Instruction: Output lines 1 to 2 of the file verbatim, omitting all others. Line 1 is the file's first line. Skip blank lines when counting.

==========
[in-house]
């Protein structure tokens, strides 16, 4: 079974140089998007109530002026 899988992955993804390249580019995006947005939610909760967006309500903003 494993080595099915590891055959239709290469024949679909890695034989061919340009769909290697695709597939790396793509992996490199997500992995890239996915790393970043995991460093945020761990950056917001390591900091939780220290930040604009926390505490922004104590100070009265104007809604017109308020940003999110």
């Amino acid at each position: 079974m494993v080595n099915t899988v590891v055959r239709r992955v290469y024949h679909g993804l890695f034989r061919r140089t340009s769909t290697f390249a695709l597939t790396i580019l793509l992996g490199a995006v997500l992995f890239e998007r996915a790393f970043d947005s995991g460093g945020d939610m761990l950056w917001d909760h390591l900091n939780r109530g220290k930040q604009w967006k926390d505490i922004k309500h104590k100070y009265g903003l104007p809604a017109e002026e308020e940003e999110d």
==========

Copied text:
[in-house]
């Protein structure tokens, strides 16, 4: 079974140089998007109530002026 899988992955993804390249580019995006947005939610909760967006309500903003 494993080595099915590891055959239709290469024949679909890695034989061919340009769909290697695709597939790396793509992996490199997500992995890239996915790393970043995991460093945020761990950056917001390591900091939780220290930040604009926390505490922004104590100070009265104007809604017109308020940003999110």